The impact of science and spiritualism on the works of Evelyn De Morgan 1870-1919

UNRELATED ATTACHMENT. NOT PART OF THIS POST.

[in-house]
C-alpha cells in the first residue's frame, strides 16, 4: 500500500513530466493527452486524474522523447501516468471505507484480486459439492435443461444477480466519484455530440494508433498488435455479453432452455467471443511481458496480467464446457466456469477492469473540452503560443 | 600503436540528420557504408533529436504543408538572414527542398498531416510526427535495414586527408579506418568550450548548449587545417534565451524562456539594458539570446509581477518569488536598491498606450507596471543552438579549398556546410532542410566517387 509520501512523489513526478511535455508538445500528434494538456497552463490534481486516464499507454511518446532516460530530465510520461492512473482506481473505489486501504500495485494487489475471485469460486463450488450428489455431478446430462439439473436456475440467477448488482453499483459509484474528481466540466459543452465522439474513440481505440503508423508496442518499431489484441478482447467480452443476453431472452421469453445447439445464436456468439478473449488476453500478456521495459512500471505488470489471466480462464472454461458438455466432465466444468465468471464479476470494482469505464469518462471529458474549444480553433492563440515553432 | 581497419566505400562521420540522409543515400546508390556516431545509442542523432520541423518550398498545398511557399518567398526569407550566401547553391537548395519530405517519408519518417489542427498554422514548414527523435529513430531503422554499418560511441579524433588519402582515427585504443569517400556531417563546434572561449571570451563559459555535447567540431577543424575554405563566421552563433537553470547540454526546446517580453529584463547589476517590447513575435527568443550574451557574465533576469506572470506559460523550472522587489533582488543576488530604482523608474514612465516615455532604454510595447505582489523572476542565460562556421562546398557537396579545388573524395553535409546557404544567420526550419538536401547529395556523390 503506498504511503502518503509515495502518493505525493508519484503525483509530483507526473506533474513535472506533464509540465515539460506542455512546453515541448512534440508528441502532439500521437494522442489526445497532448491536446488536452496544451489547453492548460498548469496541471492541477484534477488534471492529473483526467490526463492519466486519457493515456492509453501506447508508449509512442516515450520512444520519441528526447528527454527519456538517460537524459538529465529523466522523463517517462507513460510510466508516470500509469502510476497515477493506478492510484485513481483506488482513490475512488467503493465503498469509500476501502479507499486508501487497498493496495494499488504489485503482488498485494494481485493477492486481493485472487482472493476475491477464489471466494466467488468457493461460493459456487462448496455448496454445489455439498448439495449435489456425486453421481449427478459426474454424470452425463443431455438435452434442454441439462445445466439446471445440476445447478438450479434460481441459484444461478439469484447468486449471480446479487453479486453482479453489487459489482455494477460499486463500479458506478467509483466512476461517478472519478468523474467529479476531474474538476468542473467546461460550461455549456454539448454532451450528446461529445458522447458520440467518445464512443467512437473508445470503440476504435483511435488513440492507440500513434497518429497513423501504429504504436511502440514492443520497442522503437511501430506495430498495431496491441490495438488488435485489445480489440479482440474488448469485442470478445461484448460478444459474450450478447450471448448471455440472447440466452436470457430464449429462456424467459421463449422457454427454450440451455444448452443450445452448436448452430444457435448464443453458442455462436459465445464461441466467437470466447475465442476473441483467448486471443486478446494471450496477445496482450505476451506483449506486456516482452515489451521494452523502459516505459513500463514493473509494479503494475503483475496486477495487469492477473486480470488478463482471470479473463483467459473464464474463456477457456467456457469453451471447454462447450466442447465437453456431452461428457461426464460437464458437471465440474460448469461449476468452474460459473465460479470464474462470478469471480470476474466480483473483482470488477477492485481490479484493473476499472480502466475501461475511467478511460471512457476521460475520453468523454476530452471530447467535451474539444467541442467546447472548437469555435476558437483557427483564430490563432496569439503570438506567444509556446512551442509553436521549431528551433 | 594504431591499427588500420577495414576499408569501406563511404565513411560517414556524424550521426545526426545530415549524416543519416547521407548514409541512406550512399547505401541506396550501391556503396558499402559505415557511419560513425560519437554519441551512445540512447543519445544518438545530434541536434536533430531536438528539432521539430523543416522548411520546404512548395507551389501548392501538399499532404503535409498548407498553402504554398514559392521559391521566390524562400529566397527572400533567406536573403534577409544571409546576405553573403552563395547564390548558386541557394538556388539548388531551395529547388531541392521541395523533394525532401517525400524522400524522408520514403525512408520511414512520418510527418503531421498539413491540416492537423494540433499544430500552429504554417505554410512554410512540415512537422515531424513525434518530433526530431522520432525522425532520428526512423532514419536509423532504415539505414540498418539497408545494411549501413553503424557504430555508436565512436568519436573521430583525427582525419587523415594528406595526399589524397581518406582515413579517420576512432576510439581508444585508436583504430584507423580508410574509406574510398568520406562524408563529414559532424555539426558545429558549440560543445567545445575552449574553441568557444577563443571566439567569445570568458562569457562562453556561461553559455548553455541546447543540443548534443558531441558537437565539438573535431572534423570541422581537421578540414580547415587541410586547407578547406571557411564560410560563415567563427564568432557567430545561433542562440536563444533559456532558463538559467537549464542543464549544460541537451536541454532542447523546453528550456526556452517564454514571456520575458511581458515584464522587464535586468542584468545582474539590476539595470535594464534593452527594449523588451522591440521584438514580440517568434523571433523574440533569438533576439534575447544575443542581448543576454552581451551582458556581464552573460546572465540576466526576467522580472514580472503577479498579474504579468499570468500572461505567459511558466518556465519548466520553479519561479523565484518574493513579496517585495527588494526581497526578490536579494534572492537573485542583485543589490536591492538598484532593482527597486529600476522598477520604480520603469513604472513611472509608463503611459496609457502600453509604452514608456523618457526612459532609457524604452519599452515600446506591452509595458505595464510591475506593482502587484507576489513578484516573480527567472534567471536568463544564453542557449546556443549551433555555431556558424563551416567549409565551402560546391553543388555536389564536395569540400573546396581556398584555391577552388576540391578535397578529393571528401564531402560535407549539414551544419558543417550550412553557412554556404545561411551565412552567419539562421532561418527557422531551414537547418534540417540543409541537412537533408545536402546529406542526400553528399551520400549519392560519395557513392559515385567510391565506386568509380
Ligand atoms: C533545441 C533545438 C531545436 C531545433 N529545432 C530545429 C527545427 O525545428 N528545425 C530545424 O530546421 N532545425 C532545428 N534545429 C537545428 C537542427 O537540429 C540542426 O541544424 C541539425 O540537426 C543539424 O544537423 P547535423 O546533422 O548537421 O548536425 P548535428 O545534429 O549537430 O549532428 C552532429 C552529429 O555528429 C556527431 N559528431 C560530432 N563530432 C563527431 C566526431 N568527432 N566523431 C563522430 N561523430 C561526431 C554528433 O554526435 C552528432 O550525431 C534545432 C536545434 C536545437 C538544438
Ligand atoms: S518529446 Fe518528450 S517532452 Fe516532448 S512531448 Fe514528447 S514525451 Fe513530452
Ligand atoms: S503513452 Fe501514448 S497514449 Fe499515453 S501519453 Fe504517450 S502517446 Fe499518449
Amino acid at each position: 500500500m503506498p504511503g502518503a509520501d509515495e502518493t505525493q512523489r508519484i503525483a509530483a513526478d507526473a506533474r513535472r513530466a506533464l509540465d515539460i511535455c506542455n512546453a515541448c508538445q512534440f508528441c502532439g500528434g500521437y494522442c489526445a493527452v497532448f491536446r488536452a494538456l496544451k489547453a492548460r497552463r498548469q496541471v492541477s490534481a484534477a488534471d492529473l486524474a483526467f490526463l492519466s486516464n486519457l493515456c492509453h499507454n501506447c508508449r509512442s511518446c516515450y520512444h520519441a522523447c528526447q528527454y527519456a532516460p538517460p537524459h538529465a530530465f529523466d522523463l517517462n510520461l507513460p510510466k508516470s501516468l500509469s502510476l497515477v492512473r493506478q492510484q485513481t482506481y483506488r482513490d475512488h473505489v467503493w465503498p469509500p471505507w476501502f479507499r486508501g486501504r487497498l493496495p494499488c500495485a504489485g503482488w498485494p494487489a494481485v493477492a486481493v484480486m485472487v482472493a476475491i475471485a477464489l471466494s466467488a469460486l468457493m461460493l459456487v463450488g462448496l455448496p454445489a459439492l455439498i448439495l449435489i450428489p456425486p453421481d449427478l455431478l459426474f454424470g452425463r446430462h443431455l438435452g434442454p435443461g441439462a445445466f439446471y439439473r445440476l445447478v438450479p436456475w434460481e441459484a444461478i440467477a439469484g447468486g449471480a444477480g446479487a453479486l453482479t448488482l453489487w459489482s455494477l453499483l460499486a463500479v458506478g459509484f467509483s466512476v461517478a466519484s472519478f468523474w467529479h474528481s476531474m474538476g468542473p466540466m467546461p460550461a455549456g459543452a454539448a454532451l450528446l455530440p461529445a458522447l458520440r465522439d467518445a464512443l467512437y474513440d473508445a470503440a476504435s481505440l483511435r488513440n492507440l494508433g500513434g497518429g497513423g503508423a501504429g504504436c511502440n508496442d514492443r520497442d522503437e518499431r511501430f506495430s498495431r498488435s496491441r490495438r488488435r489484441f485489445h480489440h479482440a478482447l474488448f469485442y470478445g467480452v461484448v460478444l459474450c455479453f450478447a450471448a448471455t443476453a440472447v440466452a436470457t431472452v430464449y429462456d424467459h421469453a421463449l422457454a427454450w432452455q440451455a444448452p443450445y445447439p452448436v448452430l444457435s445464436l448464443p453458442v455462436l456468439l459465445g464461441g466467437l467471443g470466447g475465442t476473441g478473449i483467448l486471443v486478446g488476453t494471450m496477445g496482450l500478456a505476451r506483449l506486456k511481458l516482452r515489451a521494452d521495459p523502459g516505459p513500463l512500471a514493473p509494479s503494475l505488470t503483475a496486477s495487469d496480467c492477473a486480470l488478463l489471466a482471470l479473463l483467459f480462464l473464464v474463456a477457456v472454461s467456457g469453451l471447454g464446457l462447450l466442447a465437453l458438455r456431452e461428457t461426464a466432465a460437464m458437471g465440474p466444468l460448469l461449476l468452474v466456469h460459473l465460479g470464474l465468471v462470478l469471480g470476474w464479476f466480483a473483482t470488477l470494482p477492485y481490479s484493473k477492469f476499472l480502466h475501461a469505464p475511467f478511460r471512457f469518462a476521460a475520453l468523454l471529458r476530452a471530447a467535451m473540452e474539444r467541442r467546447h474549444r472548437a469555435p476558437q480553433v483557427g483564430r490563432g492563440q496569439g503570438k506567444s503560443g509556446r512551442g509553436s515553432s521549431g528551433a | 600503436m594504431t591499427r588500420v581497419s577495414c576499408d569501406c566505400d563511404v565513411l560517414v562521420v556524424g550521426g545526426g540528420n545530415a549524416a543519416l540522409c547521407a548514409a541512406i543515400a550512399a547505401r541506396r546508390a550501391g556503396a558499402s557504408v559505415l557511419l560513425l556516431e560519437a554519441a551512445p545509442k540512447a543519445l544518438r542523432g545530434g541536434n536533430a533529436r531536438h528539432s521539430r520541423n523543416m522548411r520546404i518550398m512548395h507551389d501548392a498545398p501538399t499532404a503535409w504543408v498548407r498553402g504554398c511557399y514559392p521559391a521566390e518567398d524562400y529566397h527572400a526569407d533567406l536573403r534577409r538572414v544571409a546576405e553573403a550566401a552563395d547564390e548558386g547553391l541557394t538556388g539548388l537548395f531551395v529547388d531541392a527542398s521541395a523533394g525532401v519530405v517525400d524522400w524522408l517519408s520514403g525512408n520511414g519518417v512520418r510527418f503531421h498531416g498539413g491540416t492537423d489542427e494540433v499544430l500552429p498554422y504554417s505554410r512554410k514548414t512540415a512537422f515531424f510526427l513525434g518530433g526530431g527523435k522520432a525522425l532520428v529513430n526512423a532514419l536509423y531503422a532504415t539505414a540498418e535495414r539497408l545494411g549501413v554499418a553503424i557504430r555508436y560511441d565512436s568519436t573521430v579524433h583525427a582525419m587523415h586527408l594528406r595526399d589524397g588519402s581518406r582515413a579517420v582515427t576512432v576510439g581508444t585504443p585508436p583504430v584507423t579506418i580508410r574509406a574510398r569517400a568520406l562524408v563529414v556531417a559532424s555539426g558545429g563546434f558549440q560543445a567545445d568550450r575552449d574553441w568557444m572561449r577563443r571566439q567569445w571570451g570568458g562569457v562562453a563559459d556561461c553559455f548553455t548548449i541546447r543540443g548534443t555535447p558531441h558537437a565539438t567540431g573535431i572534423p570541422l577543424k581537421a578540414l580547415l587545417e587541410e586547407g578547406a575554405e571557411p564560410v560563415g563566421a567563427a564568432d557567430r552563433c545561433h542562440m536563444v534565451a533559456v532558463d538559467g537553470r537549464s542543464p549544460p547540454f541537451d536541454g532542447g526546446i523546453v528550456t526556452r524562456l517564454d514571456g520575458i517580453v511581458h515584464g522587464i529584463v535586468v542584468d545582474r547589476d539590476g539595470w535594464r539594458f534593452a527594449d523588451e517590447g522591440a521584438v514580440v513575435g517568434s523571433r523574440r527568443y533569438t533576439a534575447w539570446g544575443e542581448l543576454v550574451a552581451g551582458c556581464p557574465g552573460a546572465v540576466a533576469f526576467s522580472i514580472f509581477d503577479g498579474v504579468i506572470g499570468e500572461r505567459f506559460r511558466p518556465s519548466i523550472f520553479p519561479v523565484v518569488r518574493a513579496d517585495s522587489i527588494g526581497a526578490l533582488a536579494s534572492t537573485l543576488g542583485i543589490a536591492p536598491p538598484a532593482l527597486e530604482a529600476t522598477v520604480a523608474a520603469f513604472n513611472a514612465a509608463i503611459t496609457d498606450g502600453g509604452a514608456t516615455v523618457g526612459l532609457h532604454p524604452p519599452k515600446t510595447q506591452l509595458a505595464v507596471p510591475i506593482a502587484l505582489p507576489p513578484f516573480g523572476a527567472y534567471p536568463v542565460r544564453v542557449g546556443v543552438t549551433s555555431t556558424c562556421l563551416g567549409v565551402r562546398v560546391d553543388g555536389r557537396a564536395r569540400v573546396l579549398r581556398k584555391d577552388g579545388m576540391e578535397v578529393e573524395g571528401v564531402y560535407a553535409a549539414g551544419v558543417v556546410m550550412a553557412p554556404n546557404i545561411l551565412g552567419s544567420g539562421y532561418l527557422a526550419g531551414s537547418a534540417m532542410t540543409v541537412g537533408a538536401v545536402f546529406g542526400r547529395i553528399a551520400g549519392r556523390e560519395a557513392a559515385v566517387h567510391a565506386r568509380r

This thesis examines the extent to which spiritualism and science inform the paintings of Evelyn De Morgan (1855-1919). I propose that her works in the period 1870-1919 incorporate Darwinist themes of evolutionary development integrated with a spiritualist paradigm of the progression of the soul after death. Chapter one examines the context and influences on De Morgan's mature works, including her family and friends. It considers the impact of her role as a professional woman artist in Pre-Raphaelite circies, and also her engagement with spiritualist practices as a medium. Chapter two argues that De Morgan's works are underpinned by a Darwinian model of evolution, expressed in her works as the progression of the soul, through the vehicle of the female physical body to the metaphysical realm. Chapter three considers how De Morgan reconfigures traditional Christian iconography and narratives through Platonist philosophy in order to create an alternative, feminist vision of divinity. Chapter four continues the exploration of science and spiritualism in relation to female empowerment through De Morgan's representation of witches and occult figures. It proposes that De Morgan's involvement in female suffrage and experience as a medium generate specific spiritualist meanings in her portrayal of occult figures. Chapter five asserts that De Morgan's recurrent concern with water and related imagery correlates with her spiritualist beliefs. It seeks to demonstrate that paintings with water imagery, including sea-scapes, sheils and mermaids, conflate contemporary scientific and spiritualist concerns, which integrate the idea of evolutionary and spiritual development. The conclusion draws together the principal findings of the thesis, and argues that the empirical evidence and close analysis of De Morgan's works in the period 1870-1919 show that they are primarily motivated by De Morgan's engagement with spiritualism.